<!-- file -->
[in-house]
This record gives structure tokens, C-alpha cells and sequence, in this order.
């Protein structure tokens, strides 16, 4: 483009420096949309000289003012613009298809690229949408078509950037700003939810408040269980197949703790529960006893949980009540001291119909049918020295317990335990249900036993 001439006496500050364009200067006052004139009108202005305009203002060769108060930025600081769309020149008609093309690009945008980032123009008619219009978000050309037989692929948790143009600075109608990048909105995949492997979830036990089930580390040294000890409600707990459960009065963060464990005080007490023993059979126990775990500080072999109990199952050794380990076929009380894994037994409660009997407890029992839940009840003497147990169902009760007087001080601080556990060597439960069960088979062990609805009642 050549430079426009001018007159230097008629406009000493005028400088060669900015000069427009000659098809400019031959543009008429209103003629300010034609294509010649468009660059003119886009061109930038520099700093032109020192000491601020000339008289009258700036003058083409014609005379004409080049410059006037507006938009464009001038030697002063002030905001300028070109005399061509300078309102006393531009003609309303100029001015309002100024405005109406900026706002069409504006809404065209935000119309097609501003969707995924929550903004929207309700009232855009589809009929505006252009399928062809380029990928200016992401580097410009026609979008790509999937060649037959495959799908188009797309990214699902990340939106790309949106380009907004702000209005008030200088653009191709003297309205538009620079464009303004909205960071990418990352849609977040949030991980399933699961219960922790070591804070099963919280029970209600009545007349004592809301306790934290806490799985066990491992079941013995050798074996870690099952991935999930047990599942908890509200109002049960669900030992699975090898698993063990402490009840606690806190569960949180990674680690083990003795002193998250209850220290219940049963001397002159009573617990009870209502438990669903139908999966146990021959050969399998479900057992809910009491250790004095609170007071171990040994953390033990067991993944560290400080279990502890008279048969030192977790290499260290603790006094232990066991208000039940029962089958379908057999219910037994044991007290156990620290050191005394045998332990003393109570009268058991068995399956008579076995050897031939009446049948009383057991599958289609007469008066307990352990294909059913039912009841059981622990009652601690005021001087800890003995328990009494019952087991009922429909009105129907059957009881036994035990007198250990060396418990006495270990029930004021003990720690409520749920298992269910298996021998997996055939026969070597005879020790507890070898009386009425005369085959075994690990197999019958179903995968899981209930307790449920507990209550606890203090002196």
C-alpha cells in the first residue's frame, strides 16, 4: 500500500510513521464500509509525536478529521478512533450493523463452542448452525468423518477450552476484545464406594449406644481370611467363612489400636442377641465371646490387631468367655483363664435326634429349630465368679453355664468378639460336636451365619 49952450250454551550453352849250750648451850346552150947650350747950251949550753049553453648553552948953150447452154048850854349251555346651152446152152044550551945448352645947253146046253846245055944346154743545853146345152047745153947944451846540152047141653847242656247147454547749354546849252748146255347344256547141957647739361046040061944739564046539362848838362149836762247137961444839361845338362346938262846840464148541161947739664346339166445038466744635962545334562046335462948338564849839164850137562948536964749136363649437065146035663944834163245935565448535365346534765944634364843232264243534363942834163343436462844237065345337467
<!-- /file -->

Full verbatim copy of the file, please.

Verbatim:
[in-house]
This record gives structure tokens, C-alpha cells and sequence, in this order.
């Protein structure tokens, strides 16, 4: 483009420096949309000289003012613009298809690229949408078509950037700003939810408040269980197949703790529960006893949980009540001291119909049918020295317990335990249900036993 001439006496500050364009200067006052004139009108202005305009203002060769108060930025600081769309020149008609093309690009945008980032123009008619219009978000050309037989692929948790143009600075109608990048909105995949492997979830036990089930580390040294000890409600707990459960009065963060464990005080007490023993059979126990775990500080072999109990199952050794380990076929009380894994037994409660009997407890029992839940009840003497147990169902009760007087001080601080556990060597439960069960088979062990609805009642 050549430079426009001018007159230097008629406009000493005028400088060669900015000069427009000659098809400019031959543009008429209103003629300010034609294509010649468009660059003119886009061109930038520099700093032109020192000491601020000339008289009258700036003058083409014609005379004409080049410059006037507006938009464009001038030697002063002030905001300028070109005399061509300078309102006393531009003609309303100029001015309002100024405005109406900026706002069409504006809404065209935000119309097609501003969707995924929550903004929207309700009232855009589809009929505006252009399928062809380029990928200016992401580097410009026609979008790509999937060649037959495959799908188009797309990214699902990340939106790309949106380009907004702000209005008030200088653009191709003297309205538009620079464009303004909205960071990418990352849609977040949030991980399933699961219960922790070591804070099963919280029970209600009545007349004592809301306790934290806490799985066990491992079941013995050798074996870690099952991935999930047990599942908890509200109002049960669900030992699975090898698993063990402490009840606690806190569960949180990674680690083990003795002193998250209850220290219940049963001397002159009573617990009870209502438990669903139908999966146990021959050969399998479900057992809910009491250790004095609170007071171990040994953390033990067991993944560290400080279990502890008279048969030192977790290499260290603790006094232990066991208000039940029962089958379908057999219910037994044991007290156990620290050191005394045998332990003393109570009268058991068995399956008579076995050897031939009446049948009383057991599958289609007469008066307990352990294909059913039912009841059981622990009652601690005021001087800890003995328990009494019952087991009922429909009105129907059957009881036994035990007198250990060396418990006495270990029930004021003990720690409520749920298992269910298996021998997996055939026969070597005879020790507890070898009386009425005369085959075994690990197999019958179903995968899981209930307790449920507990209550606890203090002196």
C-alpha cells in the first residue's frame, strides 16, 4: 500500500510513521464500509509525536478529521478512533450493523463452542448452525468423518477450552476484545464406594449406644481370611467363612489400636442377641465371646490387631468367655483363664435326634429349630465368679453355664468378639460336636451365619 49952450250454551550453352849250750648451850346552150947650350747950251949550753049553453648553552948953150447452154048850854349251555346651152446152152044550551945448352645947253146046253846245055944346154743545853146345152047745153947944451846540152047141653847242656247147454547749354546849252748146255347344256547141957647739361046040061944739564046539362848838362149836762247137961444839361845338362346938262846840464148541161947739664346339166445038466744635962545334562046335462948338564849839164850137562948536964749136363649437065146035663944834163245935565448535365346534765944634364843232264243534363942834163343436462844237065345337467